Wet cloth acts differently from dry cloth. It tends to stick more to the form underneath. The water makes the light material a lot heavier, so it does not move as easily anymore. Thin fabric becomes see-through.


Wet clothes and their wrinkles


Upper body movement

When the body is resting the fabric is usually dragged down by gravity. More prominent droopy folds appear the wider and lighter the fabric is.


Shapes created by different fitted clothing


When bent the fabric is pressed together and creates hollow shapes that vary in size. 


There are more bumps with more narrow material. Wide material tends to squish together with fewer folds.


Arm bends and their effect on the sleeves


The material adapts to the forms’ movement. Folds usually follow the twist. It can be very helpful to emphasize the movements.

Note that the lighter and thinner material in the example above shows fewer folds since the arm is still mostly resting.


Arms with sleeves of different fits and fabrics


The arms heavily dictate the pulling areas where folds emerge.

Opening a jacket absorbs some of the pulling when the arms are raised.


Open jacket versus closed jacket wrinkles


Drawing pants

The fabric of the pants is supported at the waistline.

Pants start wider and narrow down to the knees because they adjust to the bone structure of the legs.

With narrow pants, creases are usually visible at the knees.

When drawing bumps in the fabric it’s good to show their origin and volume. It does make a visual difference when you can imagine the folds in a 3-dimensional space.


Pants from the front and back and their folds


From the back, you can see creases forming under the butt region that go up to the hip.

The folds at the knees are also visibly pulled by the hips from the back view.

In general, when the body is just standing and resting, there are less dynamic folds.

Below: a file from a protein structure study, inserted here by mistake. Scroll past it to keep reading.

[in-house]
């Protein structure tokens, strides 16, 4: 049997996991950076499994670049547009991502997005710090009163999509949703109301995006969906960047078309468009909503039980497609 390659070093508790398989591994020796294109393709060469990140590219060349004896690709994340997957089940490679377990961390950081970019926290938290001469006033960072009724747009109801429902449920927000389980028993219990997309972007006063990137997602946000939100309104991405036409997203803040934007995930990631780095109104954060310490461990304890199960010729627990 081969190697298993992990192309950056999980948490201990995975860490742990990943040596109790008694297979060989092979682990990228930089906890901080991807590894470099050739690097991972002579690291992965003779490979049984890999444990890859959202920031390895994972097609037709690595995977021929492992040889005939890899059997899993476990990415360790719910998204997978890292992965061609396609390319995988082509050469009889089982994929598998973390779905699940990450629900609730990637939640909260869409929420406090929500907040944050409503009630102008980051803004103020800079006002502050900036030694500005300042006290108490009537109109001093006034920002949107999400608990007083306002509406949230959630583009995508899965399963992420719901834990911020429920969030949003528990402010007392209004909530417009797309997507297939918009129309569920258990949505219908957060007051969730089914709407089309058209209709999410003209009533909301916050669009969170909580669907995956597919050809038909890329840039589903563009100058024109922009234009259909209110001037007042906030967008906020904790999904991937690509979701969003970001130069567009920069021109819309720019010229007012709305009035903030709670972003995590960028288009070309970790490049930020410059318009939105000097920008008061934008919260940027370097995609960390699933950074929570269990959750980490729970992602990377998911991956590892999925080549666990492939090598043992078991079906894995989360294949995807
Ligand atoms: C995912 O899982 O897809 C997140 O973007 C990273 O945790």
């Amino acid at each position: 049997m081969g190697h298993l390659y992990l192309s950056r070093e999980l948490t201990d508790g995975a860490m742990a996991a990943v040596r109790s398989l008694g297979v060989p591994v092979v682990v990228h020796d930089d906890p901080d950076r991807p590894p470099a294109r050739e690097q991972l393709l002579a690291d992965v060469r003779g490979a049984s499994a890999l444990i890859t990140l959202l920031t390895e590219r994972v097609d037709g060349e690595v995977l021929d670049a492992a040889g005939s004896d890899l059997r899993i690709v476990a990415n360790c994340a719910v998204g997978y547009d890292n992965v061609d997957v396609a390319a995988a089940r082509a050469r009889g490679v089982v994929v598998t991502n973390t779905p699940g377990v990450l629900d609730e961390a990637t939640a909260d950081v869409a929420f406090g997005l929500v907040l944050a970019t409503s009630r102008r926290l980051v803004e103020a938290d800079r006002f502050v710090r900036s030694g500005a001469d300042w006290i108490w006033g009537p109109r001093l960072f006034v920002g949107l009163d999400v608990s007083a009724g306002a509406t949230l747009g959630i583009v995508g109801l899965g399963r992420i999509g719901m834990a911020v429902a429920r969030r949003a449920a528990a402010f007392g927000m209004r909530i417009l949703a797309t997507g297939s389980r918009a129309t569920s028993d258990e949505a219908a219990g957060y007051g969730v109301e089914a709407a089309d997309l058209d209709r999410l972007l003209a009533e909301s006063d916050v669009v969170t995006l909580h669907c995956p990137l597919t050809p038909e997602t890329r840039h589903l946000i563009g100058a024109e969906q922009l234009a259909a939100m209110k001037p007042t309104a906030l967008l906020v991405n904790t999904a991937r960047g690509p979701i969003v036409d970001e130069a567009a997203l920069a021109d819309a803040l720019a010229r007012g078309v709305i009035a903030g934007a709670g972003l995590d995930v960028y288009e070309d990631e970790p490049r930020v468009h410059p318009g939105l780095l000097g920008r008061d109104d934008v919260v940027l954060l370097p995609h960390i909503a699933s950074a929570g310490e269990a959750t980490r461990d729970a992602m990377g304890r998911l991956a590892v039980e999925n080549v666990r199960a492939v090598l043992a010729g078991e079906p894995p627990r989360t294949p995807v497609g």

Angles of the legs and their effect on clothing folds


When a leg is lifted, the knee becomes the strongest pulling point.

Be careful of the forms that the pant legs create when the leg moves.


Bending legs and the folding resulting from the action


Shadows and Highlights

Depending on the thickness of the material the shadows around the wrinkles appear slightly different.

When shading folds, it’s good to use a combination of soft and hard edges.

When painting, pay attention to how smooth and soft the material is. The smoother it is, the more it reflects light and has a brighter highlight. Rougher and more textured materials diffuse light.

The darkest area is usually where forms are pressed together and an occlusion shadow appears. This also applies to very deep creases where light does not reach.


Light and shadow on softer fabrics


Here are some quick tips that I noticed while shading materials.


Common light and shadow mistakes on folds


The shading, like the width of the folds, varies between soft edges or highlights depending on the material, so it’s good to familiarise yourself with as many materials as possible to build up a rich visual library.



Interested in character art & design or what it takes to become a character designer?
Check out the link below!

Ultimate Beginner's guide to Character Art & Design